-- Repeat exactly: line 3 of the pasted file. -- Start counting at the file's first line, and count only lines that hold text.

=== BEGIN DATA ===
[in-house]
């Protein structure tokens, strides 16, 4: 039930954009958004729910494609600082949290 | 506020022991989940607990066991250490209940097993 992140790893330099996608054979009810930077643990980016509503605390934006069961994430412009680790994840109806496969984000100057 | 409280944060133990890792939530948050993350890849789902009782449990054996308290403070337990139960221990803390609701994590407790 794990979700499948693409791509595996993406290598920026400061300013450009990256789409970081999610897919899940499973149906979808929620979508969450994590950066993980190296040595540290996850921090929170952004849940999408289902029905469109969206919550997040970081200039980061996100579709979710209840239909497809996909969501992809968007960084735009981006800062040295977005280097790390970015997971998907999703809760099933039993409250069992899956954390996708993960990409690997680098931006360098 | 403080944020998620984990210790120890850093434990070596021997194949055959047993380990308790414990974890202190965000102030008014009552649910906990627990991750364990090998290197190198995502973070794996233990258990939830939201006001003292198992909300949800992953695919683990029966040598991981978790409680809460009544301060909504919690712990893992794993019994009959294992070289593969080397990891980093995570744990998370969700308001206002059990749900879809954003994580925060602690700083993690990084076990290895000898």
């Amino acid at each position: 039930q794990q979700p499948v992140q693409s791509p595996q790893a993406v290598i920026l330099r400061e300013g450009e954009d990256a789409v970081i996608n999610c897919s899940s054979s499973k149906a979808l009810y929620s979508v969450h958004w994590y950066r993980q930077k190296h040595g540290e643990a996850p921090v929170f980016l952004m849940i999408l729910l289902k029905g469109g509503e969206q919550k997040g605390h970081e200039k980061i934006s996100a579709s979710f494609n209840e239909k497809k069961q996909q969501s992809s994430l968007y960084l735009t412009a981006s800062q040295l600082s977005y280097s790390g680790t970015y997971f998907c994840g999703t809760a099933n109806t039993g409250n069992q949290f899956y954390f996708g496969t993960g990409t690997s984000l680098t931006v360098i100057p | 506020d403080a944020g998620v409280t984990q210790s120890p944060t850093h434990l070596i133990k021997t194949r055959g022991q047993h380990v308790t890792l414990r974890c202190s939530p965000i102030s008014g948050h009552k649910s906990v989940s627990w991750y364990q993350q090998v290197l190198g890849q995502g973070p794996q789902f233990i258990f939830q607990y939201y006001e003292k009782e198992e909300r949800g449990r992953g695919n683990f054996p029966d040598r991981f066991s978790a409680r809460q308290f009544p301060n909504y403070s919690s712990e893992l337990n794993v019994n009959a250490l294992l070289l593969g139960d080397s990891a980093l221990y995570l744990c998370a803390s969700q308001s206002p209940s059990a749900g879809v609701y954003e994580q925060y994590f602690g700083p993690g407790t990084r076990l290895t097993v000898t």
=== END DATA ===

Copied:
């Amino acid at each position: 039930q794990q979700p499948v992140q693409s791509p595996q790893a993406v290598i920026l330099r400061e300013g450009e954009d990256a789409v970081i996608n999610c897919s899940s054979s499973k149906a979808l009810y929620s979508v969450h958004w994590y950066r993980q930077k190296h040595g540290e643990a996850p921090v929170f980016l952004m849940i999408l729910l289902k029905g469109g509503e969206q919550k997040g605390h970081e200039k980061i934006s996100a579709s979710f494609n209840e239909k497809k069961q996909q969501s992809s994430l968007y960084l735009t412009a981006s800062q040295l600082s977005y280097s790390g680790t970015y997971f998907c994840g999703t809760a099933n109806t039993g409250n069992q949290f899956y954390f996708g496969t993960g990409t690997s984000l680098t931006v360098i100057p | 506020d403080a944020g998620v409280t984990q210790s120890p944060t850093h434990l070596i133990k021997t194949r055959g022991q047993h380990v308790t890792l414990r974890c202190s939530p965000i102030s008014g948050h009552k649910s906990v989940s627990w991750y364990q993350q090998v290197l190198g890849q995502g973070p794996q789902f233990i258990f939830q607990y939201y006001e003292k009782e198992e909300r949800g449990r992953g695919n683990f054996p029966d040598r991981f066991s978790a409680r809460q308290f009544p301060n909504y403070s919690s712990e893992l337990n794993v019994n009959a250490l294992l070289l593969g139960d080397s990891a980093l221990y995570l744990c998370a803390s969700q308001s206002p209940s059990a749900g879809v609701y954003e994580q925060y994590f602690g700083p993690g407790t990084r076990l290895t097993v000898t």